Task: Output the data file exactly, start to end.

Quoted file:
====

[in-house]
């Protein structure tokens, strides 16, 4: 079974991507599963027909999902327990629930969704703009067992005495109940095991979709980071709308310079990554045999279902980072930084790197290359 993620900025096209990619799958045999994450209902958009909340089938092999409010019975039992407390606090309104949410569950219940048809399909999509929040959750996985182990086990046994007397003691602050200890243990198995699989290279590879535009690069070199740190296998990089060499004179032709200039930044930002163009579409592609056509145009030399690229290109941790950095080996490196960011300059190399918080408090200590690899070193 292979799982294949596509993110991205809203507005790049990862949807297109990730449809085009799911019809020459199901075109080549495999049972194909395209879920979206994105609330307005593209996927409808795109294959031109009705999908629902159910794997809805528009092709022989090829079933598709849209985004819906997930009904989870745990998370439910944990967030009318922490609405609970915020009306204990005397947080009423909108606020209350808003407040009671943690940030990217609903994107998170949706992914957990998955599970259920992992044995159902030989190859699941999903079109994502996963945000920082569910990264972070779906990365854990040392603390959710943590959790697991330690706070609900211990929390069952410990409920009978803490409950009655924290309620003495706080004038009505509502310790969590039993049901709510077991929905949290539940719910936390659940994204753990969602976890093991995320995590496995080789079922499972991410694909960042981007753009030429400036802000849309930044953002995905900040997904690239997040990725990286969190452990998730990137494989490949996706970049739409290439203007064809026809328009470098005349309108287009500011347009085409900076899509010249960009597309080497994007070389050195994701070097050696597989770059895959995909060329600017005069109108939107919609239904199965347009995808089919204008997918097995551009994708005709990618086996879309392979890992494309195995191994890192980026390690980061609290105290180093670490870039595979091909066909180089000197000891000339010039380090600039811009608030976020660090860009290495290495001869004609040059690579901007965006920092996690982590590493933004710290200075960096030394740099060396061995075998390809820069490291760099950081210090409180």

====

[in-house]
């Protein structure tokens, strides 16, 4: 079974991507599963027909999902327990629930969704703009067992005495109940095991979709980071709308310079990554045999279902980072930084790197290359 993620900025096209990619799958045999994450209902958009909340089938092999409010019975039992407390606090309104949410569950219940048809399909999509929040959750996985182990086990046994007397003691602050200890243990198995699989290279590879535009690069070199740190296998990089060499004179032709200039930044930002163009579409592609056509145009030399690229290109941790950095080996490196960011300059190399918080408090200590690899070193 292979799982294949596509993110991205809203507005790049990862949807297109990730449809085009799911019809020459199901075109080549495999049972194909395209879920979206994105609330307005593209996927409808795109294959031109009705999908629902159910794997809805528009092709022989090829079933598709849209985004819906997930009904989870745990998370439910944990967030009318922490609405609970915020009306204990005397947080009423909108606020209350808003407040009671943690940030990217609903994107998170949706992914957990998955599970259920992992044995159902030989190859699941999903079109994502996963945000920082569910990264972070779906990365854990040392603390959710943590959790697991330690706070609900211990929390069952410990409920009978803490409950009655924290309620003495706080004038009505509502310790969590039993049901709510077991929905949290539940719910936390659940994204753990969602976890093991995320995590496995080789079922499972991410694909960042981007753009030429400036802000849309930044953002995905900040997904690239997040990725990286969190452990998730990137494989490949996706970049739409290439203007064809026809328009470098005349309108287009500011347009085409900076899509010249960009597309080497994007070389050195994701070097050696597989770059895959995909060329600017005069109108939107919609239904199965347009995808089919204008997918097995551009994708005709990618086996879309392979890992494309195995191994890192980026390690980061609290105290180093670490870039595979091909066909180089000197000891000339010039380090600039811009608030976020660090860009290495290495001869004609040059690579901007965006920092996690982590590493933004710290200075960096030394740099060396061995075998390809820069490291760099950081210090409180």